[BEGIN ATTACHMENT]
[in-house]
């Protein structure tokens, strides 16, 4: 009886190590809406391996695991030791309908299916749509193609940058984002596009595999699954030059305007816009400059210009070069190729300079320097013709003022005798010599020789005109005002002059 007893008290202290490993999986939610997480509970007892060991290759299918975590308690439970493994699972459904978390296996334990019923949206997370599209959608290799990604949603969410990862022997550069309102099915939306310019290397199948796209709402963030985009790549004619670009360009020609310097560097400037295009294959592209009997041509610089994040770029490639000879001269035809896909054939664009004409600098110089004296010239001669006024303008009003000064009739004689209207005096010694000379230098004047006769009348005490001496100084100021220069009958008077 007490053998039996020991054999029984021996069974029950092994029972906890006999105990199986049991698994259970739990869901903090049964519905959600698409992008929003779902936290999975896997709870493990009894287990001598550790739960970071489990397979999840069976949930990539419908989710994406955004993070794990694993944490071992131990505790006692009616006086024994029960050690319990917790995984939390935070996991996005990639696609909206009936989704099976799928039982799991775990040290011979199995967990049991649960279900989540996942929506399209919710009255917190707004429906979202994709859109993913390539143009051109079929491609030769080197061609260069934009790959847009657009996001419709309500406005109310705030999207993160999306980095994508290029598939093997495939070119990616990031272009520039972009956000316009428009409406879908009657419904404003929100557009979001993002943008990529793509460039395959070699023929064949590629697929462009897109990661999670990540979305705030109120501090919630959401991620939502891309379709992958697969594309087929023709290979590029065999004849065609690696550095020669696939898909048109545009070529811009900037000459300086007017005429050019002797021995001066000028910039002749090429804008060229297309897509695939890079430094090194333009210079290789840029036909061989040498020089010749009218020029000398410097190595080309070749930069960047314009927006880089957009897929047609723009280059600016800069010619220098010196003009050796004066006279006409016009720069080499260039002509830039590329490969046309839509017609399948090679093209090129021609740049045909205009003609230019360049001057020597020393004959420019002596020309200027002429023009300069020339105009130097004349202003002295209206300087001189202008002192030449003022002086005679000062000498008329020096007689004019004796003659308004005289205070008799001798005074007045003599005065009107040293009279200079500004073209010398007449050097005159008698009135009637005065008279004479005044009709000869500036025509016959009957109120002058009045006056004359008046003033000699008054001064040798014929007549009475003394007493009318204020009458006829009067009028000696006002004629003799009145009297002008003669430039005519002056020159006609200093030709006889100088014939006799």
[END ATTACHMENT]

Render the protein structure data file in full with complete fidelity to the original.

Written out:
[in-house]
């Protein structure tokens, strides 16, 4: 009886190590809406391996695991030791309908299916749509193609940058984002596009595999699954030059305007816009400059210009070069190729300079320097013709003022005798010599020789005109005002002059 007893008290202290490993999986939610997480509970007892060991290759299918975590308690439970493994699972459904978390296996334990019923949206997370599209959608290799990604949603969410990862022997550069309102099915939306310019290397199948796209709402963030985009790549004619670009360009020609310097560097400037295009294959592209009997041509610089994040770029490639000879001269035809896909054939664009004409600098110089004296010239001669006024303008009003000064009739004689209207005096010694000379230098004047006769009348005490001496100084100021220069009958008077 007490053998039996020991054999029984021996069974029950092994029972906890006999105990199986049991698994259970739990869901903090049964519905959600698409992008929003779902936290999975896997709870493990009894287990001598550790739960970071489990397979999840069976949930990539419908989710994406955004993070794990694993944490071992131990505790006692009616006086024994029960050690319990917790995984939390935070996991996005990639696609909206009936989704099976799928039982799991775990040290011979199995967990049991649960279900989540996942929506399209919710009255917190707004429906979202994709859109993913390539143009051109079929491609030769080197061609260069934009790959847009657009996001419709309500406005109310705030999207993160999306980095994508290029598939093997495939070119990616990031272009520039972009956000316009428009409406879908009657419904404003929100557009979001993002943008990529793509460039395959070699023929064949590629697929462009897109990661999670990540979305705030109120501090919630959401991620939502891309379709992958697969594309087929023709290979590029065999004849065609690696550095020669696939898909048109545009070529811009900037000459300086007017005429050019002797021995001066000028910039002749090429804008060229297309897509695939890079430094090194333009210079290789840029036909061989040498020089010749009218020029000398410097190595080309070749930069960047314009927006880089957009897929047609723009280059600016800069010619220098010196003009050796004066006279006409016009720069080499260039002509830039590329490969046309839509017609399948090679093209090129021609740049045909205009003609230019360049001057020597020393004959420019002596020309200027002429023009300069020339105009130097004349202003002295209206300087001189202008002192030449003022002086005679000062000498008329020096007689004019004796003659308004005289205070008799001798005074007045003599005065009107040293009279200079500004073209010398007449050097005159008698009135009637005065008279004479005044009709000869500036025509016959009957109120002058009045006056004359008046003033000699008054001064040798014929007549009475003394007493009318204020009458006829009067009028000696006002004629003799009145009297002008003669430039005519002056020159006609200093030709006889100088014939006799």